Dogs draw attention to plight

Canadian eskimo dogs Mawson and Clara take owner Rose Voice, of Real Dog Equipment, Ranfurly, for...
Canadian eskimo dogs Mawson and Clara take owner Rose Voice, of Real Dog Equipment, Ranfurly, for a run in the Octagon, while husband Nigel Voice watches. Photo by Stephen Jaquiery..
It may be the middle of winter, but it could have been the tropics for a couple of visitors to Dunedin this week.

Two Canadian eskimo dogs were in town to promote a film about their own.

The pair are the only Canadian eskimo dogs in New Zealand and descendants of the last sled dogs to work in the Antarctic.

The Last Dogs of Winter is a 2012 New Zealand International Film Festival documentary about a Canadian trying to save the eskimo dog species from extinction.

For thousands of years, the dogs were indispensable to humans in the Arctic, who relied on them for transport, hunting, protection from wild animals and, in desperate times, food.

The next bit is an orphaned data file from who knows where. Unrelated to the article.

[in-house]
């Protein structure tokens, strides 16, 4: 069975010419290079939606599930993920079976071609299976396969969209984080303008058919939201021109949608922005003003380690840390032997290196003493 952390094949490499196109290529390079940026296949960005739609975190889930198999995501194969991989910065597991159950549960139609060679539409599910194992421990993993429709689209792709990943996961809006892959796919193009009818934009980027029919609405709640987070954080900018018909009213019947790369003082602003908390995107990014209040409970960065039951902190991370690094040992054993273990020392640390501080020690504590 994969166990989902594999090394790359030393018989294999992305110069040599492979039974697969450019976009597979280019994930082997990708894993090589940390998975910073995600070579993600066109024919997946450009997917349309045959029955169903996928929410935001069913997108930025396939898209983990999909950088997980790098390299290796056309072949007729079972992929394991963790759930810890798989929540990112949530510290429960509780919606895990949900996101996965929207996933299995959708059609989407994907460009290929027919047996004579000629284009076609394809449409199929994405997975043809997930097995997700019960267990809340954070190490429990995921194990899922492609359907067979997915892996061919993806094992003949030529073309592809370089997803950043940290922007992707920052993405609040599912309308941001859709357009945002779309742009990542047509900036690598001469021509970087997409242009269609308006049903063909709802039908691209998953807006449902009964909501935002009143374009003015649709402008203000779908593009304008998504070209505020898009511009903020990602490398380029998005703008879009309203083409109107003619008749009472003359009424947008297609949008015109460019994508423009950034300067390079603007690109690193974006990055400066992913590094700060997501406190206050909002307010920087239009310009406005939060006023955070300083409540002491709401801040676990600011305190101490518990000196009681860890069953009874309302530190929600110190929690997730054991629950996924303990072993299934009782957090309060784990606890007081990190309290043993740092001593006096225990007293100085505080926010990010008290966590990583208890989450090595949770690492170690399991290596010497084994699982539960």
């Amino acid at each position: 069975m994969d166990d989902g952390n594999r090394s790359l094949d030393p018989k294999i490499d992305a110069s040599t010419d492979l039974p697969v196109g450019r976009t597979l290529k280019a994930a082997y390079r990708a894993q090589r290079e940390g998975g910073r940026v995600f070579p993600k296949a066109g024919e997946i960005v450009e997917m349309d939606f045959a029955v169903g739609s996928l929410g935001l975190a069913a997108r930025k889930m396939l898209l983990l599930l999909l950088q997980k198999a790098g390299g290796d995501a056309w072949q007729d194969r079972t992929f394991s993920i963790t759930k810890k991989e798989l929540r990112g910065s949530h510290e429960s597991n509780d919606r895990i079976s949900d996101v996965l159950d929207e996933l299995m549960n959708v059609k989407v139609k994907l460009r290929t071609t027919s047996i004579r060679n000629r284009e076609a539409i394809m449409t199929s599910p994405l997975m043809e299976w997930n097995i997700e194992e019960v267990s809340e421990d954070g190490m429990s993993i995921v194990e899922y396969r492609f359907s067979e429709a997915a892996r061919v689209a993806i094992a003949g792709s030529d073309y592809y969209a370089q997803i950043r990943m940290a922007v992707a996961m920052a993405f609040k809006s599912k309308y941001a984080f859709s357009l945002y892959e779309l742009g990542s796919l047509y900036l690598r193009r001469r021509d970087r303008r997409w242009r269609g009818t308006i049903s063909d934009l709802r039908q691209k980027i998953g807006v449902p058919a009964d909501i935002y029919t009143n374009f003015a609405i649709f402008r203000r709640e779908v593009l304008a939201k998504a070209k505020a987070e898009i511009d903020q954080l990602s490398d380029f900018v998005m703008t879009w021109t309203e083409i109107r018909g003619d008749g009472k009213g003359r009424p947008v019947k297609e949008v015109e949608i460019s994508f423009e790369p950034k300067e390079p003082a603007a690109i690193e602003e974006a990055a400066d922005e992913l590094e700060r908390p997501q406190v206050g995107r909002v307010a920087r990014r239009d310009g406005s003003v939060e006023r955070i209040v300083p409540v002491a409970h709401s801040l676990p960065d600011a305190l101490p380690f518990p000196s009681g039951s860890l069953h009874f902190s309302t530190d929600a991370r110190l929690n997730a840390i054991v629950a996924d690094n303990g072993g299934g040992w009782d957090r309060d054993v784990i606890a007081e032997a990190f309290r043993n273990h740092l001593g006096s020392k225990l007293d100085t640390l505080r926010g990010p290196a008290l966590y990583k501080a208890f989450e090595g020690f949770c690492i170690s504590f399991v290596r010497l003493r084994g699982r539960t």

The dogs are capable of surviving in extreme temperatures and pulling weights of up to 80kg for vast distances over snow and ice.

However, modern technology such as motorised skidoos spelled the beginning of the end for the species in the 1980s and only about 500 dogs now remain in North America.

Canadian eskimo dogs were brought to the southern hemisphere in the 19th century to work in the Antarctic.

Regent Theatre general manager Sarah Anderson said the 2012 New Zealand International Film Festival was proving popular with Dunedin audiences.

"We're in the home stretch now, and the figures are better this year than they were last year. There's not a lot competing for attention in town at the moment and the programme is very good this year.

There have been some good, accessible films with good reviews.

"It's also the only opportunity to see films of this calibre in Dunedin."

The Last Dogs of Winter screens at 3.30pm on Sunday at the Regent Theatre.

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